Warddeken Anbinik Survey

Published 28 Sep 2014 

Bush Heritage Australia conservation planning supports jobs on country – protecting biodiversity in remote Northern Australia

Earlier this month a team of Warddeken Indigenous Rangers joined forces with scientists to survey the little-known an-binik (Allosyncarpia ternata) jungles of West Arnhem Land. The knowledge they gained will help the rangers to protect the fragile ecosystem from wildfire. During the 2014 dry season the rangers, supported by Bush Heritage, implemented a fire project as part of their Healthy Country Plan. They created a mosaic of burnt and unburnt patches across the landscape to help prevent run-away hot fires – a key threat to the plateau and the an-binik forests.

An-binik tree (Allosyncarpia ternata) canopy

An-bilik jungle canopy. Photo Annette Ruzicka.

The survey is an important part of the work being done to inform planning for the the next five years of conservation management across the vast 1.2 million hectares of Warddeken country – an area that was only declared an Indigenous Protected Area in 2009. Bush Heritage Australia are supporting the Warddeken Traditional Owners to create their next plan of management under a new five-year (2015-2020) partnership that combines traditional knowledge with scientific expertise to protect unique Arnhem Plateau natural and cultural heritage.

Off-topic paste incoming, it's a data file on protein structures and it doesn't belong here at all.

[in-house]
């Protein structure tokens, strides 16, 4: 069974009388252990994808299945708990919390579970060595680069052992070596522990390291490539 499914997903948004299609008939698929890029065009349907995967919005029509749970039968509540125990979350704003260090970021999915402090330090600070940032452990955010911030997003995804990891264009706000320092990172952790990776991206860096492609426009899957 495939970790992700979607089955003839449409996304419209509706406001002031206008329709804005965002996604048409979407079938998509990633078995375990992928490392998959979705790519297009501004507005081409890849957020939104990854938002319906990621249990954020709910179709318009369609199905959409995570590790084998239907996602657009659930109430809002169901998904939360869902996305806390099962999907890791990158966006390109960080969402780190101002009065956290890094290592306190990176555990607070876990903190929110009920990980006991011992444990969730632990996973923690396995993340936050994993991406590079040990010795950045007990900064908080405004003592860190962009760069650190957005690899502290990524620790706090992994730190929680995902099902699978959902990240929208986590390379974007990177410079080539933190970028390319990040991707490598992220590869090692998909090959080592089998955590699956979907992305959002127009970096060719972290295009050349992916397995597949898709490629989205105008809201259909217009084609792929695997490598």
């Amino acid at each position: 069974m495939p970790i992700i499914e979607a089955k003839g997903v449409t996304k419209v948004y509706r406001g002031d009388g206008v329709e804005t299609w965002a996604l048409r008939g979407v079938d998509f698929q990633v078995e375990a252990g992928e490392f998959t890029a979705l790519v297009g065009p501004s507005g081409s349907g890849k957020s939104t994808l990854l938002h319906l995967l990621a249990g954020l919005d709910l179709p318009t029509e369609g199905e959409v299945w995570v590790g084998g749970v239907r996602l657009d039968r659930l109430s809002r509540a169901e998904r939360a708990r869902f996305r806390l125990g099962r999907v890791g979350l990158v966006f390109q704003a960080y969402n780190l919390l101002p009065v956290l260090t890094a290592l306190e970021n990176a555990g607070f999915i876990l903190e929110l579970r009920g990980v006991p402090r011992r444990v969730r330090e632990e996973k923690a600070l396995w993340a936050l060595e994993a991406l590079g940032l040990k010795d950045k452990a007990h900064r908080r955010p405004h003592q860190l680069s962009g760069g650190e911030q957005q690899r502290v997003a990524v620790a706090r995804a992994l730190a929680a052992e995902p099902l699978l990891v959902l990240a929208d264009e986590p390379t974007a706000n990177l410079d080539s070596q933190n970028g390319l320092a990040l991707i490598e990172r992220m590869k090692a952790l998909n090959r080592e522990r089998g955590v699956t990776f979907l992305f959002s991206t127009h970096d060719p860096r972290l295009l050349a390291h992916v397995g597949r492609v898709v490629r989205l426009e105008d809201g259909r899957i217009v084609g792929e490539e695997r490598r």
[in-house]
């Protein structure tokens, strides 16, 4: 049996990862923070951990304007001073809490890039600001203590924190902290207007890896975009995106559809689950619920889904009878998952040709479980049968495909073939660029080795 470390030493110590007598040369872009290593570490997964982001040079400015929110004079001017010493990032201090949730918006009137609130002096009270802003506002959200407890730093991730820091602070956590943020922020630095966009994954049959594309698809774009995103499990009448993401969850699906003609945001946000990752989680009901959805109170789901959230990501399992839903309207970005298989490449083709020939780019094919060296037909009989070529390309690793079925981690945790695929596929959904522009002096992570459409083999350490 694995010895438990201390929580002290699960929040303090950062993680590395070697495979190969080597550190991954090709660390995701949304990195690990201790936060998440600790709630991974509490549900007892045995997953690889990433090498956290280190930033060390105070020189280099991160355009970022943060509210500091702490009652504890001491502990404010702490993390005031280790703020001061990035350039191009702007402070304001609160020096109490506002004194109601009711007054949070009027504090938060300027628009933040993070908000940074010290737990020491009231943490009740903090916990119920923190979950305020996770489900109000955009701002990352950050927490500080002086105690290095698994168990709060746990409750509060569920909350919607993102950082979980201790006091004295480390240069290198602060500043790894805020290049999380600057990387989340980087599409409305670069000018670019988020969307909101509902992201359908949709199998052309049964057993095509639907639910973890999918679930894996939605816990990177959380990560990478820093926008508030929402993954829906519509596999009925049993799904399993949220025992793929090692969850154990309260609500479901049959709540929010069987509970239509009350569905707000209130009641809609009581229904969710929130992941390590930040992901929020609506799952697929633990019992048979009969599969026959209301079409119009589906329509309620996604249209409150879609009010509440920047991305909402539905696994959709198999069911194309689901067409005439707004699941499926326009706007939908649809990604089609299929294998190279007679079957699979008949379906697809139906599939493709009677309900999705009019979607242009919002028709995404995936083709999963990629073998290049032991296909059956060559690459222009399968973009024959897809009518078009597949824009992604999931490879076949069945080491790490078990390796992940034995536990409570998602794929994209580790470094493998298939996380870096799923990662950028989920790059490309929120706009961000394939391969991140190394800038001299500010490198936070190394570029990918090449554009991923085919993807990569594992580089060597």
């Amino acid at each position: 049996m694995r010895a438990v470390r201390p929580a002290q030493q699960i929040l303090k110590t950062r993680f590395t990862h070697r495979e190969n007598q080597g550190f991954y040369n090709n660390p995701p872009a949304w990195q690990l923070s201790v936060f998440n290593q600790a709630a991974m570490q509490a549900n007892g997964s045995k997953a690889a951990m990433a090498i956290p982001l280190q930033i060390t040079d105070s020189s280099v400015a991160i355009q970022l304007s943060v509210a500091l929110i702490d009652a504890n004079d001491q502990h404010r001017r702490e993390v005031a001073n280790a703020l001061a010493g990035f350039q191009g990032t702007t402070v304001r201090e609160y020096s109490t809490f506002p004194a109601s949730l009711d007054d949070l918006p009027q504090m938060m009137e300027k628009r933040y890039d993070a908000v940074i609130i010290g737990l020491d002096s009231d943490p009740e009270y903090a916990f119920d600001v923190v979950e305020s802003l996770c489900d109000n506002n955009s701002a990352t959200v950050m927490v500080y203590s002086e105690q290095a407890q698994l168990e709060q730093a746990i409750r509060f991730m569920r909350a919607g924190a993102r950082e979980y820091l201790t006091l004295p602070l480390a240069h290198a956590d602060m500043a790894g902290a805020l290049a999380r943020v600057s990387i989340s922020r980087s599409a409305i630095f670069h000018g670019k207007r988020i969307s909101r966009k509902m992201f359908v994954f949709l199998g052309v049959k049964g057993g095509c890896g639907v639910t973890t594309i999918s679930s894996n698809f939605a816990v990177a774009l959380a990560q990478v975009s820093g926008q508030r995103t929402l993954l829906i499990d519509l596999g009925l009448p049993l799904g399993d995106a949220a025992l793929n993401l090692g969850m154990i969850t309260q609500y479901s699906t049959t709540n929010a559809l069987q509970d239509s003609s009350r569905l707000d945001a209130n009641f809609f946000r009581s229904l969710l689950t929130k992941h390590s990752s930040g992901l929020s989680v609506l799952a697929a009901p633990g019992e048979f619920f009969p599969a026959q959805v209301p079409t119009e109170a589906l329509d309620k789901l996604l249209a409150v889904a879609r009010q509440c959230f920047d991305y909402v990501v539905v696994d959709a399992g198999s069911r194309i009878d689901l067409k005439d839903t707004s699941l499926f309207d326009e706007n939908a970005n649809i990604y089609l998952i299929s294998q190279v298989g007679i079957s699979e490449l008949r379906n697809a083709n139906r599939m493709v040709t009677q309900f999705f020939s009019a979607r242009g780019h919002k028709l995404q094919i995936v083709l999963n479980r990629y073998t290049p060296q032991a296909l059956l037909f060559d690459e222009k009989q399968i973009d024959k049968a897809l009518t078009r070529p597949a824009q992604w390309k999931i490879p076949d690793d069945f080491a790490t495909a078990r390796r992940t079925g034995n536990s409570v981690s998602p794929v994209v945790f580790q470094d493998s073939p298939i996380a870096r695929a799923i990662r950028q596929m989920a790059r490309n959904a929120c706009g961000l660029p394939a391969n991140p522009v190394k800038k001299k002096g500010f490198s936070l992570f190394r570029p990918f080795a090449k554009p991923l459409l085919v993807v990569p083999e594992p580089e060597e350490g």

"Bush Heritage Australia is the only environment NGO doing this for the long term; working with Traditional Owners across land totalling 3.5 million hectares, including the Warddeken's 1.2 million hectares," said Indigenous Partnerships manager Justin Mccaul.

An-binik tree (Allosyncarpia ternata) canopy

Photo Annette Ruzicka.

Bush Heritage has worked with the Warddeken people since 2006. The longstanding partnership produced the first conservation management plan in the region to help protect many species listed as nationally or locally threatened, including the bustard, northern quoll, black wallaroo, Arnhem Land rock-rat and Oenpelli python. The partnership has also helped to create jobs on country where previously there were none. Last year more than 100 Indigenous people worked full-time and part-time as casual rangers and in related land management work.

"Bush Heritage Australia has an ambitious plan to protect six million hectares of the Australian bush by 2017. We will achieve this by continuing to buy properties of high conservation value and by working in partnership with traditional owners to protect the conservation values of their country – delivering biodiversity, social and cultural outcomes," he said.

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